University Graduates: Socio-economic Perspectives on Graduation, Job Entry and Overqualification.
This colloquium, organized by the Chaire-réseau de recherche sur la jeunesse du Québec and the Institut national de la recherche scientifique (INRS), provided an opportunity to report on current changes in the relationship between the university education system and the labour market based on recent data and unpublished analyses.
In Quebec and in Canada, political leaders and heads of academic institutions are proclaiming in various forums that the number of highly educated people must be increased, with the avowed goal of fostering a positive economic dynamic and maintaining the competitiveness of our economies on a global scale. Other social actors, including civil society organizations, support the expansion of university education for economic reasons, but also to preserve and enhance the ideal of equal opportunity that allows for the social advancement of individuals and upward intergenerational mobility. Economic logic supports these positions, which are as much about collective benefits as they are about the private interests of individuals. University graduates, the main category of highly skilled labour, are the engine of economic innovation and a recruitment pool for the most complex jobs created by the knowledge economy and producing entrepreneurs, themselves a source of opportunities for other categories of labour.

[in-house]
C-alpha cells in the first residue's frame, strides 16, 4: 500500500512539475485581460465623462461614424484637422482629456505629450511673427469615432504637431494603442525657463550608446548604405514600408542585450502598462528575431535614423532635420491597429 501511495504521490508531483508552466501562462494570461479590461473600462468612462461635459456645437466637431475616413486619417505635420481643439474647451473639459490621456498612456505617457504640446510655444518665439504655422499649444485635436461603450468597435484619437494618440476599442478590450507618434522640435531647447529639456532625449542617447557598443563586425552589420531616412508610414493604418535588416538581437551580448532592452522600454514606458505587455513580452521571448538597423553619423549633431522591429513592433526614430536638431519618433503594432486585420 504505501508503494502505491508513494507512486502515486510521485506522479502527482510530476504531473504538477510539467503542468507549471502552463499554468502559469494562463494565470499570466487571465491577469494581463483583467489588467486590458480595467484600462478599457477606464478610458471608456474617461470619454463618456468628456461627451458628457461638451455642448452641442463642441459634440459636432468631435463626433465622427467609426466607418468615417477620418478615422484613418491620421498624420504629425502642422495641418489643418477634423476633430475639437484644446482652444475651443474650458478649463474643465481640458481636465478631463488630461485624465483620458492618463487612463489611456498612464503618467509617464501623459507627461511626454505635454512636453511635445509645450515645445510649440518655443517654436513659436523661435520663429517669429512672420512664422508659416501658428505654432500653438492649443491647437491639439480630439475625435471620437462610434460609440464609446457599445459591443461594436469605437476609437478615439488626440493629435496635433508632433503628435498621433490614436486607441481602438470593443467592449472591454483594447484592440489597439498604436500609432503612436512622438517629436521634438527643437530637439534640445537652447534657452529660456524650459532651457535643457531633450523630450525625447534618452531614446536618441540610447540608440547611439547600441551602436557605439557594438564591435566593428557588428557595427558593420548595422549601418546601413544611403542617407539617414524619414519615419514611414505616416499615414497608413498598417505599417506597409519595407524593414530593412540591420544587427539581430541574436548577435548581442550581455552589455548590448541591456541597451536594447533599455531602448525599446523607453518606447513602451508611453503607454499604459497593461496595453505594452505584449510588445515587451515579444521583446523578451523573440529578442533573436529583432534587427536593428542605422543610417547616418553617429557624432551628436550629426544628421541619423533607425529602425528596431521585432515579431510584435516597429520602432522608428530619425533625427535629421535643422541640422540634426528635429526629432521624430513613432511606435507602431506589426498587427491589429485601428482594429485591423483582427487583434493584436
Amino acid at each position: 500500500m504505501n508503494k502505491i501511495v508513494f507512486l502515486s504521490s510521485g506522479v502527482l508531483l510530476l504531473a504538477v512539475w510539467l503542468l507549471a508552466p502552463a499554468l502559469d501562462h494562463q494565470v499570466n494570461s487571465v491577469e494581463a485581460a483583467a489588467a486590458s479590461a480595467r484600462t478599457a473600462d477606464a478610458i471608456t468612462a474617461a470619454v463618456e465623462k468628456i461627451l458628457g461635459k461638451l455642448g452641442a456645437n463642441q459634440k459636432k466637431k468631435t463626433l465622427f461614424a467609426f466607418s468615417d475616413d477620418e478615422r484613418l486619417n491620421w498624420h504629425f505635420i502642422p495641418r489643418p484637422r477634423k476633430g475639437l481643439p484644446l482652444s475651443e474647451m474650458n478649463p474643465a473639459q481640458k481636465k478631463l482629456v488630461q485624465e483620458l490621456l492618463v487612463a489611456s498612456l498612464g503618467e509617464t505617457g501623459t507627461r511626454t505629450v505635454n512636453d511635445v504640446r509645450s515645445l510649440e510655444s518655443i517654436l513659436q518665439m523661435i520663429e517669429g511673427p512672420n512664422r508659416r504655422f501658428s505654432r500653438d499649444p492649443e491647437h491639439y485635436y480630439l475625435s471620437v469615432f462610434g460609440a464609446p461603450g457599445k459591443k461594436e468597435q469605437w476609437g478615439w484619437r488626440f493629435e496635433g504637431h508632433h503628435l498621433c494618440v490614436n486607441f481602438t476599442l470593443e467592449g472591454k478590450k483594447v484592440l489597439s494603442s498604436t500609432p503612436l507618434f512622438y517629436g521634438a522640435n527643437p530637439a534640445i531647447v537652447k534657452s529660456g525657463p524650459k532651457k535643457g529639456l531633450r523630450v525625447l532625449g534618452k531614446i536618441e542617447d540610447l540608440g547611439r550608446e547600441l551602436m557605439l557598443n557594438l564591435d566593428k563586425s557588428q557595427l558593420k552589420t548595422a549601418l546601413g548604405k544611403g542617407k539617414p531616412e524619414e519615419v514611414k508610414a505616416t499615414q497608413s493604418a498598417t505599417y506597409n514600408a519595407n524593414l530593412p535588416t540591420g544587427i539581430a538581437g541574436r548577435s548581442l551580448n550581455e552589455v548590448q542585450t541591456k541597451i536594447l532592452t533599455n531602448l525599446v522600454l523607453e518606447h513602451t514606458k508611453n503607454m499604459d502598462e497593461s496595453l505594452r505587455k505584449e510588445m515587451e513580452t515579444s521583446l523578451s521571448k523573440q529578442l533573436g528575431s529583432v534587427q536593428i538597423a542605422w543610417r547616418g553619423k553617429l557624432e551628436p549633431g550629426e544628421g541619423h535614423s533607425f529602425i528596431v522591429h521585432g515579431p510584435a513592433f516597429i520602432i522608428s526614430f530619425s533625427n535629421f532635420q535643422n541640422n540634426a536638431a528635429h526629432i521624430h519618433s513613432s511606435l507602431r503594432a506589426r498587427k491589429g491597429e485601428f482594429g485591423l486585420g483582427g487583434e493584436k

However, a less optimistic narrative derived from research data reveals that, despite the indisputable benefits, university education is not equally accessible to all, and university graduates face numerous difficulties in terms of access to education, insertion into the labour market, and matching their training to the jobs they hold.